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How to Avoid an Overstuffed Agenda

How to Avoid an Overstuffed AgendaWhat follows is a confession. It’s uncomfortable, but it’s true.

After 20-plus years of facilitation and training, my time management skills still need some work.

Perhaps you have the same problem. Maybe you’re designing a workshop, planning a meeting, or putting together a webinar—and if you’re like me, you have a strong impulse to include EVERYTHING.

There’s never enough time for everything. Give me a full day with any group, and I can generate three days of content. This can be a problem.

When you overstuff, everyone suffers

How many times have you watched a presenter racing through a slide deck, trying to cover too much material?

How effective was that?

What about the too-many-awards luncheon with the endless speeches? Admit it—halfway through, you started looking at your phone, didn’t you?

When you try to do too much, you reduce your impact. The old cliché—less is more—definitely applies when you’re working with groups.

Step 1: What’s your goal?

What do you want to accomplish? As you clarify your goal, calibrate it to the available time.

  • If you’re designing a half-day fundraising training, your goal is to help people master a few specific tools, not the entire toolbox.
  • If you’re building the agenda for a 90-minute board meeting, focus on problem solving and decision making—for a few important problems and decisions.
  • Facilitating a day-long planning retreat? You can’t create a strategic plan in a day, but you can develop an outline of the plan – with the understanding that someone will be tasked with lots of work before and after the retreat.

Once you clearly articulate your goal, it’s much easier to prioritize the content.

Step 2: Chunk out the time

Create a broad framework for using the available time. For example,

9:00–10:30   Intros and learning content
10:30–10:45  Break
10:45–12:15   Content
12:15–1:00     Lunch

Step 3: Define your topics and activities

What topics do you want to cover to achieve your goal?

How will you engage your participants?

Here’s a hint: Use your material to create hands-on activities and exercises, because people learn best by doing stuff.

Step 4: Sequence the components

Take your best ideas and sequence them into a draft design, keeping your goal in mind.

Sequencing requires some trial and error. After years of using certain exercises, I still shuffle them around, looking for greater impact. Don’t expect perfection, especially the first time. Test, evaluate, and adapt.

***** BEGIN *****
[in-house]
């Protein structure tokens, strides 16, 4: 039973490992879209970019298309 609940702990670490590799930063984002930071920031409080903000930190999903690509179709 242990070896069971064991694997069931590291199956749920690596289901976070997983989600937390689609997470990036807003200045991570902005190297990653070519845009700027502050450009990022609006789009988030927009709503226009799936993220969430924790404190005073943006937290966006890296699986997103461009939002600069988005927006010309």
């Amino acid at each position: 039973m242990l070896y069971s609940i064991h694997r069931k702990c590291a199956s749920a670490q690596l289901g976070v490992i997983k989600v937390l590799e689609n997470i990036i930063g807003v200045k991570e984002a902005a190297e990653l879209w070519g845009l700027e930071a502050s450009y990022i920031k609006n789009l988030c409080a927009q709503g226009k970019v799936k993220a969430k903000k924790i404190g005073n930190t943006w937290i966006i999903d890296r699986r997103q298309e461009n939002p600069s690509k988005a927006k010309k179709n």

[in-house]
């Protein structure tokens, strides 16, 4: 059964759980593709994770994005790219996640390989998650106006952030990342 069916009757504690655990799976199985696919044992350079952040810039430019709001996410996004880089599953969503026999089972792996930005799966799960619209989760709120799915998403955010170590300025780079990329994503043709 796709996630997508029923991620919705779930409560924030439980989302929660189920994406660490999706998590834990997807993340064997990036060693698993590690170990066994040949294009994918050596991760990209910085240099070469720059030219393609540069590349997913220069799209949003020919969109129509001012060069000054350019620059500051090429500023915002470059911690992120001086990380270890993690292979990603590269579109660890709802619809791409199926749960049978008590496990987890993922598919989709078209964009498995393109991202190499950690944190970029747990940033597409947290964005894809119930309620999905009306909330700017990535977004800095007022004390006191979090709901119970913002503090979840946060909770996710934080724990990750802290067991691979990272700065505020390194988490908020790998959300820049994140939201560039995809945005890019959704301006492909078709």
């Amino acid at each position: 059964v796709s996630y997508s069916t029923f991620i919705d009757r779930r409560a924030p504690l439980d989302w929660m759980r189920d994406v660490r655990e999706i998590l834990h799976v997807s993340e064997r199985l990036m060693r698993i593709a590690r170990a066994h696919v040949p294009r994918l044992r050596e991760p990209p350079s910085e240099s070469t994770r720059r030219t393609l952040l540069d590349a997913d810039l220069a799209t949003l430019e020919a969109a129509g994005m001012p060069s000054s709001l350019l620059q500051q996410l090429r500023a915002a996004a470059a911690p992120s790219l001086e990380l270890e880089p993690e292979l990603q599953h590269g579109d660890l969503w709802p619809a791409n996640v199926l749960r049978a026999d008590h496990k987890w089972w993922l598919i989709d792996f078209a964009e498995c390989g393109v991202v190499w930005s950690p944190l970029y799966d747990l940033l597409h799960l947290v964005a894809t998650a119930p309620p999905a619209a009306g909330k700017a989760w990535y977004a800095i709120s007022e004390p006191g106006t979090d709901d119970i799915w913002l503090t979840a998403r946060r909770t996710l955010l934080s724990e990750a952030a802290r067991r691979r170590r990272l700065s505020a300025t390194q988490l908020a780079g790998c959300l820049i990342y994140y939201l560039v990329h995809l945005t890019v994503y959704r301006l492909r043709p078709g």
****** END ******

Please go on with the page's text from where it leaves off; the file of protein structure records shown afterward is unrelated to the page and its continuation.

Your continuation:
Once you have the sequence, estimate the time needed for each topic an activity. As a general rule, the larger the group, the more time required. If you’re using training exercises from our book, we’ve included the time required for each one.

Everything takes longer than you think. My rule: Estimate first, then add 25-50 percent more time. Your 20-minute activity could easily take 30 minutes, especially if it generates useful digressions.

Step 5: Save the best, trim the rest

Add up the time required for everything on your list. You’ll likely have more material than time. In deciding what to keep, consider the following:

  • Choose a mix of activities: lecture, small group conversations, problem solving, role plays, writing, and so forth. Keep switching it up.
  • Devote at least 50 percent of the time to exercises and hands-on work, rather than listening to the facilitator or watching slides.
  • Design the sequence so that each section builds on the previous ones.

As you allocate time, assume a late start—because life is like that—and include breaks. (Sorry, there is no such thing as a 5-minute break.)

Managing time is your job, not the group’s job

One final note: I often track time on my facilitator’s agenda—especially with new material—but generally don’t include times on public agendas, other than the event’s start, end, and perhaps breaks.

Why? I don’t want people looking at the clock, wondering why we aren’t following the schedule. I appreciate the freedom to pursue interesting side routes and go where the group needs to go.

In a well-run workshop or meeting, you can sense that the facilitator is managing time effectively without knowing, minute by minute, how much time has been allocated for each portion of the agenda.

How to Avoid an Overstuffed AgendaThe preceding is a cross-post by Andy Robinson from the Train Your Board blog. For 34 years, Andy has worked with a variety of nonprofits as a fundraiser, facilitator, trainer, and community organizer. As fundraising consultant, he's provided support and training to thousands of nonprofit staff and volunteer leaders in 47 U.S. states and across Canada. Andy specializes in the needs of organizations working for human rights, social justice, artistic expression, environmental conservation, and community development. To learn more, visit

Topics: Meeting facilitation